Companies A, B, C, and D being on the right of the line, not hearing the order or without giving any attention to it, scaled the old picket line and without the slightest halt rushed into the fort. The other companies heard the order and had halted, but for a moment, at the old picket line. They saw the movement of the four companies and rushed over the picket line and a few minutes later were in the fort. On entering the fort the Rebels threw down their arms, and a large number gave themselves up as prisoners. At this point, while facing the crowd and rush of prisoners who had dropped their guns in the fort, and came running with both hands up, I was nearly run down by them. Some of the boys said after the battle was over that they heard the Colonel swear once as the Rebel prisoners were crowding upon him; he struck one of them with the side of his sword and said, "G-d d—n you, get to the rear!" I recollect distinctly striking the fellow with my sword, but do not recollect the language quite so well.

They had taken the heavy guns from the main front line of the fort pointing to the enemy and placed them on the opposite side to use against us in case we undertook to retake the fort, but, as we were told by some of the prisoners, when they saw us rise from the ravine they thought the whole Army of the Potomac was coming. They were taken by surprise and did not fire one of the guns that they had moved. This battle was a grand victory, our Regiment only losing two men killed and thirteen wounded; the Rebel loss as reported by them being in killed, wounded and missing, twenty six hundred. About one-half of this number were deserters. After the fight was over the Rebel commander asked for a truce, which was granted; they then came between the lines and gathered up the dead and wounded, placing the dead in one pile; there were about four hundred dead. I stood near them and shall never forget the sight, and I never want to see another like it. They soon after loaded them in wagons, each drawn by six mules, and drive in the direction of Petersburg.

There was a young man by the name of Frank Shaffee, a member of Company E, who was looking through one of the traverses where one of our guns had been placed and had been taken out by the Rebels to get a shot on the opposite side. A minie ball came through, striking him on the back of the head, causing him to drop in an instant. I saw him and thought he was killed, and directed that he be taken back and placed under a bomb-proof, which was done. Not more than five minutes after, happening to look around, I saw Frank coming; he had a large amount of curly hair on his head and it stood out in all directions. He had been feeling for his wound) which was only scalp deep) to ascertain how bad he was hurt, and had brought his bloody fingers down over his face which made him look like a savage. He finally saw me, and as he approached he said, "Colonel, just show me the d—d scoundrel that shot me." At the same time he picked up a Rebel’s gun, that had been dropped by a deserter, and commenced to shoot.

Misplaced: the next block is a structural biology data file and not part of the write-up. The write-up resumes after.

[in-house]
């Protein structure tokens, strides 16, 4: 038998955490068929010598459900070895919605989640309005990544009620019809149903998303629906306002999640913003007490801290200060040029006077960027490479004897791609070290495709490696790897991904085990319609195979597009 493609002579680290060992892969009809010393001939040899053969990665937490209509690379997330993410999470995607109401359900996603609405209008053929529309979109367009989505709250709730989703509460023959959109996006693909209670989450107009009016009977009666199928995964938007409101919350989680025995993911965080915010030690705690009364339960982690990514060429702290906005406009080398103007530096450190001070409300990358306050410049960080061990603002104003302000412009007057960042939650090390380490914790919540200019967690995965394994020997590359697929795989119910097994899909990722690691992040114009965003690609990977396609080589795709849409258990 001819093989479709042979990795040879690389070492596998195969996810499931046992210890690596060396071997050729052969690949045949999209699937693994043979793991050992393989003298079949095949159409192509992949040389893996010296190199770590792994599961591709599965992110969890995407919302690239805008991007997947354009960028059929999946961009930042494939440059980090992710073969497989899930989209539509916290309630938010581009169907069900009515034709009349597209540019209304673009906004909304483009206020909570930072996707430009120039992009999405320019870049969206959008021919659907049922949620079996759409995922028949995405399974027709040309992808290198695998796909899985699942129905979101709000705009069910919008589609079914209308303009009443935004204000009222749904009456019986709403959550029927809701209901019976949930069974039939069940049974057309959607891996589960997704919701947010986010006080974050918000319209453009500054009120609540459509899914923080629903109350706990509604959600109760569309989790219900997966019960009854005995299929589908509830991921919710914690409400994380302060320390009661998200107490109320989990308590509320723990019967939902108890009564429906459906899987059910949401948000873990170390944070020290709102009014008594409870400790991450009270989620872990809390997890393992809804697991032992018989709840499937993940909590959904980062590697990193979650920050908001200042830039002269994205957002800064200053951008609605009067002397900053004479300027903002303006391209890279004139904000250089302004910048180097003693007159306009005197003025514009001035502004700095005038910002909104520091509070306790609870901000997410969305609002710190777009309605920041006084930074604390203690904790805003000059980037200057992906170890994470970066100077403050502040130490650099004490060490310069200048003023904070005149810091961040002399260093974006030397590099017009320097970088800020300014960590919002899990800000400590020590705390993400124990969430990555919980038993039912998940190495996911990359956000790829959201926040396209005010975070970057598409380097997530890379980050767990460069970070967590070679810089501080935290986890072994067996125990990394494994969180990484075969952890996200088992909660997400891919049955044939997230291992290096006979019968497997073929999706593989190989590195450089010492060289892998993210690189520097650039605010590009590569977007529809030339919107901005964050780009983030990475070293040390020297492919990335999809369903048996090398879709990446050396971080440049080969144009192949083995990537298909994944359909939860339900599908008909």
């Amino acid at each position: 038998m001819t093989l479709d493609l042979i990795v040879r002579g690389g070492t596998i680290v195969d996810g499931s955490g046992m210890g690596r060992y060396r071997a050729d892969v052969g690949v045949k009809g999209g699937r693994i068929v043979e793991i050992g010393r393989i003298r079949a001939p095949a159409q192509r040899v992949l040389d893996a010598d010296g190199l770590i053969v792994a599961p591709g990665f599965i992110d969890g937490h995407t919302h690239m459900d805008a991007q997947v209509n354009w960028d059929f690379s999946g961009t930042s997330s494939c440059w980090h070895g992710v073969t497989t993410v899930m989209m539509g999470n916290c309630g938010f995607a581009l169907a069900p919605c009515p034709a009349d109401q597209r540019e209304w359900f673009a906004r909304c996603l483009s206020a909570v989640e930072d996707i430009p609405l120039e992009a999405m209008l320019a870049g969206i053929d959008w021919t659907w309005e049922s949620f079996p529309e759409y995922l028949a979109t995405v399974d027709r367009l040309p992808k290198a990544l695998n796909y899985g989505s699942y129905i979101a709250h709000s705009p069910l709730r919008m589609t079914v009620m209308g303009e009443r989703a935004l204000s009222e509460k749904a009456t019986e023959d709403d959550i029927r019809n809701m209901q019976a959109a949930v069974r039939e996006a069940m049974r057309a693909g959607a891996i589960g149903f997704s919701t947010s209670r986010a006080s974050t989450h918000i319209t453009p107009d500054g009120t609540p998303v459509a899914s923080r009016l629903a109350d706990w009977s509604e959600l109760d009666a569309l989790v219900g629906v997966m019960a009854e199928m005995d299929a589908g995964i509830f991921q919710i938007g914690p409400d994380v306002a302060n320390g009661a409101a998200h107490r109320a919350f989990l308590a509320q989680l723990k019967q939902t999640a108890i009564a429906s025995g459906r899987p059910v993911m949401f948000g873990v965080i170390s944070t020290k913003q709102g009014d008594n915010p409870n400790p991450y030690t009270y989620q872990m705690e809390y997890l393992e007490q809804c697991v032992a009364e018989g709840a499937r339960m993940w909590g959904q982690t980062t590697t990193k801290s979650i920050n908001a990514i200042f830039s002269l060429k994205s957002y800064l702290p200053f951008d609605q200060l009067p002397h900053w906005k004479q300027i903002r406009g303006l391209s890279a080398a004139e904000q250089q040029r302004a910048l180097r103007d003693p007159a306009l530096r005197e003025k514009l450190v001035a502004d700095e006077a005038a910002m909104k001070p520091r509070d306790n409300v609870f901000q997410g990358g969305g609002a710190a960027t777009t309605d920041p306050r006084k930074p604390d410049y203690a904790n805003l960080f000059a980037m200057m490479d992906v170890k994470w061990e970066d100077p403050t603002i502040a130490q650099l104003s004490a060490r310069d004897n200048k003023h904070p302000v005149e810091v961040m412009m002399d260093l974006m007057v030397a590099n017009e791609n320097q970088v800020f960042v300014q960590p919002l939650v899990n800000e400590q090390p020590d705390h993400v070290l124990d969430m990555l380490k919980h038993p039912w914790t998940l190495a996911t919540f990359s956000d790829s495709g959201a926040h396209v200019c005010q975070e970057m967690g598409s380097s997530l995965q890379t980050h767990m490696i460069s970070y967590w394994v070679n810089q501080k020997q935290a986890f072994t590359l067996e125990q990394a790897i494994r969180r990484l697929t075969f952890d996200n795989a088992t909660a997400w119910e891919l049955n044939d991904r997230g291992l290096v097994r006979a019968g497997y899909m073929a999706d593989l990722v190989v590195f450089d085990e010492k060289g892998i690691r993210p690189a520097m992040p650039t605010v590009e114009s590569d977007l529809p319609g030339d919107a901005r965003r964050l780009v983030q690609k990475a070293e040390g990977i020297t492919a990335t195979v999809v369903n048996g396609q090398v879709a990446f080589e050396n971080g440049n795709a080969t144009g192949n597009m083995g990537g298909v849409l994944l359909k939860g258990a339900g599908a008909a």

After all was over and quiet restored, we returned to our camp reaching there about four o’clock p.m. All seemed to be moving along in a quiet way until March 30, when late in the night of that day, in compliance with orders from Division headquarters, the Regiment was ordered into line of battle with the view of forming an assaulting column in front of Fort Sedgwich at daylight on the following morning; but at two o’clock a.m. the next morning, March 31, the order for the movement was countermanded and the regiments returned to their respective camps. This movement was only postponed, not abandoned. On the following day, April 1, I received an order to report to Division headquarters, from General Hartranft, which I did immediately, reaching there about two o’clock p.m. The General then detailed to me the particulars and magnitude of the assault which was to take place the next morning. His greatest anxiety was to know how we could get through the chevaux-de-frise and aballis, which formed an almost impassable obstruction about three rods in front of the enemy’s guns. These obstructions extended along the whole line of the Rebel works for several miles. The chevaux-de-fris formed the first obstruction after passing the Rebel picket line. It was made in sections of about fourteen feet in length consisting of a round straight stick of timber sex inches in diameter, sawed off at the ends; each section was brought close together, the timbers having two-inch holes bored through them sex inches apart and opposite each other. In these holes there were rungs six feet long, made sharp at each end; so it did not matter in what way they were placed, they would form a perfect rack. These sections or pieces of timber were fastened together with a short piece of chain, and the question was how could these chains or fastenings be broken open, for without the removal of this obstruction the assault could never be a success, for at this point we would be near the enemy’s guns and under a galling fire and, as the General said, what was done at this point had to be done quickly. He then furnished me with a large field-glass with orders to go to our outside picket line, one-half mile from the Rebel line, and if possible ascertain just how the sections of chevaux-de-frise were fastened together. I immediately went to the picket line as ordered, and with the glass I could see the faces of the Rebel soldiers plainly. I very soon discovered just how the sections of chevaux-de-frise were coupled. The coupling consisted of a small piece of chain, as above stated, about one foot in length and about the size of a common trace-chain with straight links, and on the outside of each end link there was a small staple driven in the wood its whole length, so as to fasten the link to the wood; this was the only fastening, which completed the line of chevaux-de-frise.